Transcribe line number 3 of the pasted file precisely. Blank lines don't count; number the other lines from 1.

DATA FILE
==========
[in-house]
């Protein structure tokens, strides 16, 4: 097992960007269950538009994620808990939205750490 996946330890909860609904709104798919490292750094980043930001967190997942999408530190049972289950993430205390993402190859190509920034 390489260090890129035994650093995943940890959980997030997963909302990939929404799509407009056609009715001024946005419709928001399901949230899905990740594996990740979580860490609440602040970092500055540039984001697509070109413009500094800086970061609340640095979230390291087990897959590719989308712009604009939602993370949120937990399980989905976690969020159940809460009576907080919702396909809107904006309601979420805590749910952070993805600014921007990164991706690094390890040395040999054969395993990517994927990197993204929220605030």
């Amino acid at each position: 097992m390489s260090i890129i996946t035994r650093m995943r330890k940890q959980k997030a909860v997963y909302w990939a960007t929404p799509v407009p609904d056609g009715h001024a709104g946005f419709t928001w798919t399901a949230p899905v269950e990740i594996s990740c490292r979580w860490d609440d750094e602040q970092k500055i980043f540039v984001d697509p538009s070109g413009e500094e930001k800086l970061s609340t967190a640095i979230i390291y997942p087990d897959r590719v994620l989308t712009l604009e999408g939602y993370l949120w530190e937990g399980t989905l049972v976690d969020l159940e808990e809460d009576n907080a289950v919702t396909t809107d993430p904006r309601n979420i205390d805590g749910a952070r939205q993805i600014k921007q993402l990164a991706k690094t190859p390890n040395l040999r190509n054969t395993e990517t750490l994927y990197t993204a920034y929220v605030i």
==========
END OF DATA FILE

């Amino acid at each position: 097992m390489s260090i890129i996946t035994r650093m995943r330890k940890q959980k997030a909860v997963y909302w990939a960007t929404p799509v407009p609904d056609g009715h001024a709104g946005f419709t928001w798919t399901a949230p899905v269950e990740i594996s990740c490292r979580w860490d609440d750094e602040q970092k500055i980043f540039v984001d697509p538009s070109g413009e500094e930001k800086l970061s609340t967190a640095i979230i390291y997942p087990d897959r590719v994620l989308t712009l604009e999408g939602y993370l949120w530190e937990g399980t989905l049972v976690d969020l159940e808990e809460d009576n907080a289950v919702t396909t809107d993430p904006r309601n979420i205390d805590g749910a952070r939205q993805i600014k921007q993402l990164a991706k690094t190859p390890n040395l040999r190509n054969t395993e990517t750490l994927y990197t993204a920034y929220v605030i």